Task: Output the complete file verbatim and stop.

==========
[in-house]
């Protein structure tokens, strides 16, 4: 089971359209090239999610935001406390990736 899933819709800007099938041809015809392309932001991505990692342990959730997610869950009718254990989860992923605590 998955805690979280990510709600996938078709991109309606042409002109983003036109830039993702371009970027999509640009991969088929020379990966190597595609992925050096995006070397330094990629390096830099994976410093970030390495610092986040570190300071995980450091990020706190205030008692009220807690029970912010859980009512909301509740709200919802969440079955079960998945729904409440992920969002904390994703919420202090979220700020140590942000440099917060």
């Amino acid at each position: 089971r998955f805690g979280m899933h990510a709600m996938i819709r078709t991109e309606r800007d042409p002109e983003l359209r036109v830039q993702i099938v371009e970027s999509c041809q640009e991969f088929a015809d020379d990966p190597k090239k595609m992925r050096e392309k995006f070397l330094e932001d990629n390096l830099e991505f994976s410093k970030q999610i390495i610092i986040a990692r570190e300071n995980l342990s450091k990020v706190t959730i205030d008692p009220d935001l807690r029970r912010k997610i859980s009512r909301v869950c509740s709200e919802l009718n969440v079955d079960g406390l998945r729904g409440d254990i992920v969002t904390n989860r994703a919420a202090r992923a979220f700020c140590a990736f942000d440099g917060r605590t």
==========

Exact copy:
[in-house]
């Protein structure tokens, strides 16, 4: 089971359209090239999610935001406390990736 899933819709800007099938041809015809392309932001991505990692342990959730997610869950009718254990989860992923605590 998955805690979280990510709600996938078709991109309606042409002109983003036109830039993702371009970027999509640009991969088929020379990966190597595609992925050096995006070397330094990629390096830099994976410093970030390495610092986040570190300071995980450091990020706190205030008692009220807690029970912010859980009512909301509740709200919802969440079955079960998945729904409440992920969002904390994703919420202090979220700020140590942000440099917060």
């Amino acid at each position: 089971r998955f805690g979280m899933h990510a709600m996938i819709r078709t991109e309606r800007d042409p002109e983003l359209r036109v830039q993702i099938v371009e970027s999509c041809q640009e991969f088929a015809d020379d990966p190597k090239k595609m992925r050096e392309k995006f070397l330094e932001d990629n390096l830099e991505f994976s410093k970030q999610i390495i610092i986040a990692r570190e300071n995980l342990s450091k990020v706190t959730i205030d008692p009220d935001l807690r029970r912010k997610i859980s009512r909301v869950c509740s709200e919802l009718n969440v079955d079960g406390l998945r729904g409440d254990i992920v969002t904390n989860r994703a919420a202090r992923a979220f700020c140590a990736f942000d440099g917060r605590t």